OTTAWA — Jim Brophy can't understand why Canada isn’t immediately outlawing asbestos in automotive brake parts and other products.
It’s not as if the grave risks from exposure to the fibrous mineral haven’t been long known, says the workplace health expert. Nor is it a case that safer substitutes aren’t available.
Canada, once a leading producer of asbestos, announced in December it would join more than 50 other nations in prohibiting the import, export and use of the cancer-causing substance. In announcing the ban, Science Minister Kirsty Duncan cited “irrefutable evidence” of the dangers of asbestos.
Government officials have signalled, however, that the ban won’t take effect until late 2018 because of the need for a transition period to remove asbestos products from the market.
The consequence, according to Brophy, is that more people who work on or around asbestos will develop serious illnesses in coming years.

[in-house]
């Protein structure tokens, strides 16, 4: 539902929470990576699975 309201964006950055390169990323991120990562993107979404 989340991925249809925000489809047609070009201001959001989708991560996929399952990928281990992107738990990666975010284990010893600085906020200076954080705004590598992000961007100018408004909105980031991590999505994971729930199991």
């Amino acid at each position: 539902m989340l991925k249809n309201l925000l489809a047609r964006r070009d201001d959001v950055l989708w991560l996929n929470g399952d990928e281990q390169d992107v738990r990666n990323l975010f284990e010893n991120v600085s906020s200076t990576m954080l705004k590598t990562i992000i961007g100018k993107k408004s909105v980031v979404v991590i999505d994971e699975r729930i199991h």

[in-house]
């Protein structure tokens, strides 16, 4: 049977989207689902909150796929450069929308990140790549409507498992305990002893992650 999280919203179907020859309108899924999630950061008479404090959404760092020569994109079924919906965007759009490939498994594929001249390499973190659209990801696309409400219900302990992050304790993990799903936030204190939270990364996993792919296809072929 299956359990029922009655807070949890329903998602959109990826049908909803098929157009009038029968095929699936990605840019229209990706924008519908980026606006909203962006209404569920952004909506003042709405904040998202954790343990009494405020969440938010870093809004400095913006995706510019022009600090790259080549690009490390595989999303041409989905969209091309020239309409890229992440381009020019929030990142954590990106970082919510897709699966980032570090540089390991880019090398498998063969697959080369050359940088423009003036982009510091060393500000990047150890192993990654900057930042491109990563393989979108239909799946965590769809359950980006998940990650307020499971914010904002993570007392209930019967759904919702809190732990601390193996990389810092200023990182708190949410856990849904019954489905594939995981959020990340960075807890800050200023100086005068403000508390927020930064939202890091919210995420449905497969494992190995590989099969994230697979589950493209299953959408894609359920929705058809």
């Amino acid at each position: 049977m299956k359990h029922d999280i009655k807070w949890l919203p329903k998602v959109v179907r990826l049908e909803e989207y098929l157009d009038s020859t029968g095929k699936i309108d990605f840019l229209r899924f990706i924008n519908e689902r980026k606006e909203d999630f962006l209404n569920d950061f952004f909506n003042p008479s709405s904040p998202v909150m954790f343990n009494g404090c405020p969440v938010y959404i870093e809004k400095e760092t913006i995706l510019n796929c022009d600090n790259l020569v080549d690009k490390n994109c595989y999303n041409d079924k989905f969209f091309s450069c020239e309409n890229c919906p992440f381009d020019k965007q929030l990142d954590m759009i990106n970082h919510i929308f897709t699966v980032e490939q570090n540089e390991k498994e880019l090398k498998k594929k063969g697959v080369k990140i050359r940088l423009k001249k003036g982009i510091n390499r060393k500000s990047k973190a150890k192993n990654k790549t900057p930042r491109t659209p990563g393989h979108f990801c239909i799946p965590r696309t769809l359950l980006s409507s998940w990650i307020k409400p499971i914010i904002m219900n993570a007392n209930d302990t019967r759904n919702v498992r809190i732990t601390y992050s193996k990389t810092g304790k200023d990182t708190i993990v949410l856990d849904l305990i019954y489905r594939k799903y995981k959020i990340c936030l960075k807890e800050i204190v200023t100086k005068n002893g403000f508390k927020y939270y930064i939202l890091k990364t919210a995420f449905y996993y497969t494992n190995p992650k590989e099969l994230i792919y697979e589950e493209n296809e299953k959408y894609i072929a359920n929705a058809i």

“The latency here is enormous,” says the University of Windsor adjunct professor and former director of the Occupational Health Clinics for Ontario Workers in Sarnia, Ont., a hotspot for asbestos disease.
“Every day we allow these products to come into the country just extends the time frame in which this disease will arrive and be experienced by people in our population.”
Asbestos disappeared from brakes, hood liners and other new car components in the 1990s, largely because of campaigns by auto assembly workers. But it has increasingly made its way back in imported replacement brake pads and shoes as a cheaper alternative to synthetic fibres.